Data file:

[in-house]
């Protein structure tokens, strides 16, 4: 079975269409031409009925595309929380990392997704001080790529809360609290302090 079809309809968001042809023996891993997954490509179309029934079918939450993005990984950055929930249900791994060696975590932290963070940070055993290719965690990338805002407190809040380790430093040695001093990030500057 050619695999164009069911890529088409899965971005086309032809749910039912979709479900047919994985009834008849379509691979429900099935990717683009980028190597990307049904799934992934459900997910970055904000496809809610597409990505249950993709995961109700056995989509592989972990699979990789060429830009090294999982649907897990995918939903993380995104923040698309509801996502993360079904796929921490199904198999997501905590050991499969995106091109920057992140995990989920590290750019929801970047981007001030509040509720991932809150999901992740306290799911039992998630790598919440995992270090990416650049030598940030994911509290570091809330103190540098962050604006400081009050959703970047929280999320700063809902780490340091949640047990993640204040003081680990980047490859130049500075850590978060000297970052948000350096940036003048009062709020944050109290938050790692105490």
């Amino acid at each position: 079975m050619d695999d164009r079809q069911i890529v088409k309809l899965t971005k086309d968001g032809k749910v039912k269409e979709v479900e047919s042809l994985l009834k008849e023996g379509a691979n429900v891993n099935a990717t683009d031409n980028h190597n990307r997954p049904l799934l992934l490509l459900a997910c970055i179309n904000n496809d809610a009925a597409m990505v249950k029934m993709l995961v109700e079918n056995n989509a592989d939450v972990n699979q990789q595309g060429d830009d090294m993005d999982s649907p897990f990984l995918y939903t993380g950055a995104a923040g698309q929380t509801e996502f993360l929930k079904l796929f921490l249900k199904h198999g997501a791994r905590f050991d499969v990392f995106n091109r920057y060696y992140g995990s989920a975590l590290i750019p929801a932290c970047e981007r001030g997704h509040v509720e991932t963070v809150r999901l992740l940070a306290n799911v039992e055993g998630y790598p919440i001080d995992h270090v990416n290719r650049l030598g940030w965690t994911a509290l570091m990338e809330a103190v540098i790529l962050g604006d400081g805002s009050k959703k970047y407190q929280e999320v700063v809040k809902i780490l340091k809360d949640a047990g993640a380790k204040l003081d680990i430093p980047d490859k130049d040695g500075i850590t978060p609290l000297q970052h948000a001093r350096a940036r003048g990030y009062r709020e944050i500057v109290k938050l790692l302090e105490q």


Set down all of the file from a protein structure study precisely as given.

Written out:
[in-house]
């Protein structure tokens, strides 16, 4: 079975269409031409009925595309929380990392997704001080790529809360609290302090 079809309809968001042809023996891993997954490509179309029934079918939450993005990984950055929930249900791994060696975590932290963070940070055993290719965690990338805002407190809040380790430093040695001093990030500057 050619695999164009069911890529088409899965971005086309032809749910039912979709479900047919994985009834008849379509691979429900099935990717683009980028190597990307049904799934992934459900997910970055904000496809809610597409990505249950993709995961109700056995989509592989972990699979990789060429830009090294999982649907897990995918939903993380995104923040698309509801996502993360079904796929921490199904198999997501905590050991499969995106091109920057992140995990989920590290750019929801970047981007001030509040509720991932809150999901992740306290799911039992998630790598919440995992270090990416650049030598940030994911509290570091809330103190540098962050604006400081009050959703970047929280999320700063809902780490340091949640047990993640204040003081680990980047490859130049500075850590978060000297970052948000350096940036003048009062709020944050109290938050790692105490």
């Amino acid at each position: 079975m050619d695999d164009r079809q069911i890529v088409k309809l899965t971005k086309d968001g032809k749910v039912k269409e979709v479900e047919s042809l994985l009834k008849e023996g379509a691979n429900v891993n099935a990717t683009d031409n980028h190597n990307r997954p049904l799934l992934l490509l459900a997910c970055i179309n904000n496809d809610a009925a597409m990505v249950k029934m993709l995961v109700e079918n056995n989509a592989d939450v972990n699979q990789q595309g060429d830009d090294m993005d999982s649907p897990f990984l995918y939903t993380g950055a995104a923040g698309q929380t509801e996502f993360l929930k079904l796929f921490l249900k199904h198999g997501a791994r905590f050991d499969v990392f995106n091109r920057y060696y992140g995990s989920a975590l590290i750019p929801a932290c970047e981007r001030g997704h509040v509720e991932t963070v809150r999901l992740l940070a306290n799911v039992e055993g998630y790598p919440i001080d995992h270090v990416n290719r650049l030598g940030w965690t994911a509290l570091m990338e809330a103190v540098i790529l962050g604006d400081g805002s009050k959703k970047y407190q929280e999320v700063v809040k809902i780490l340091k809360d949640a047990g993640a380790k204040l003081d680990i430093p980047d490859k130049d040695g500075i850590t978060p609290l000297q970052h948000a001093r350096a940036r003048g990030y009062r709020e944050i500057v109290k938050l790692l302090e105490q």